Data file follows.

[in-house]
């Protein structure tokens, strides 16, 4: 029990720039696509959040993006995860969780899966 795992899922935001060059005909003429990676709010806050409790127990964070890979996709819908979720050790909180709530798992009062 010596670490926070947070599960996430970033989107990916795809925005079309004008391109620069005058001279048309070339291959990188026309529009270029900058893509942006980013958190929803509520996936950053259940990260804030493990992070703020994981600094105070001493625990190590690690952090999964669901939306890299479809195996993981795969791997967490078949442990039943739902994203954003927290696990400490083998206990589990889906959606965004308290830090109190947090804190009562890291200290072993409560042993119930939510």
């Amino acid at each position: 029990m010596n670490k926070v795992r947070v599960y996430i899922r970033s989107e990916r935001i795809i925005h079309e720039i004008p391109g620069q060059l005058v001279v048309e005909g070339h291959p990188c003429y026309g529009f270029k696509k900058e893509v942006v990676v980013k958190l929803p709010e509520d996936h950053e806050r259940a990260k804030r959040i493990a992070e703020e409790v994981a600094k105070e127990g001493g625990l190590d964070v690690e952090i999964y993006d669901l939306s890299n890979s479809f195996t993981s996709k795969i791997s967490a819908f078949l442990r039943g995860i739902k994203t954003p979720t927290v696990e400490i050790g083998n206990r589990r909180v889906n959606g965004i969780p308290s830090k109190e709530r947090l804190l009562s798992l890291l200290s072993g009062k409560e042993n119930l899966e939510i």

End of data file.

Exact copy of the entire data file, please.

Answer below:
[in-house]
């Protein structure tokens, strides 16, 4: 029990720039696509959040993006995860969780899966 795992899922935001060059005909003429990676709010806050409790127990964070890979996709819908979720050790909180709530798992009062 010596670490926070947070599960996430970033989107990916795809925005079309004008391109620069005058001279048309070339291959990188026309529009270029900058893509942006980013958190929803509520996936950053259940990260804030493990992070703020994981600094105070001493625990190590690690952090999964669901939306890299479809195996993981795969791997967490078949442990039943739902994203954003927290696990400490083998206990589990889906959606965004308290830090109190947090804190009562890291200290072993409560042993119930939510």
């Amino acid at each position: 029990m010596n670490k926070v795992r947070v599960y996430i899922r970033s989107e990916r935001i795809i925005h079309e720039i004008p391109g620069q060059l005058v001279v048309e005909g070339h291959p990188c003429y026309g529009f270029k696509k900058e893509v942006v990676v980013k958190l929803p709010e509520d996936h950053e806050r259940a990260k804030r959040i493990a992070e703020e409790v994981a600094k105070e127990g001493g625990l190590d964070v690690e952090i999964y993006d669901l939306s890299n890979s479809f195996t993981s996709k795969i791997s967490a819908f078949l442990r039943g995860i739902k994203t954003p979720t927290v696990e400490i050790g083998n206990r589990r909180v889906n959606g965004i969780p308290s830090k109190e709530r947090l804190l009562s798992l890291l200290s072993g009062k409560e042993n119930l899966e939510i």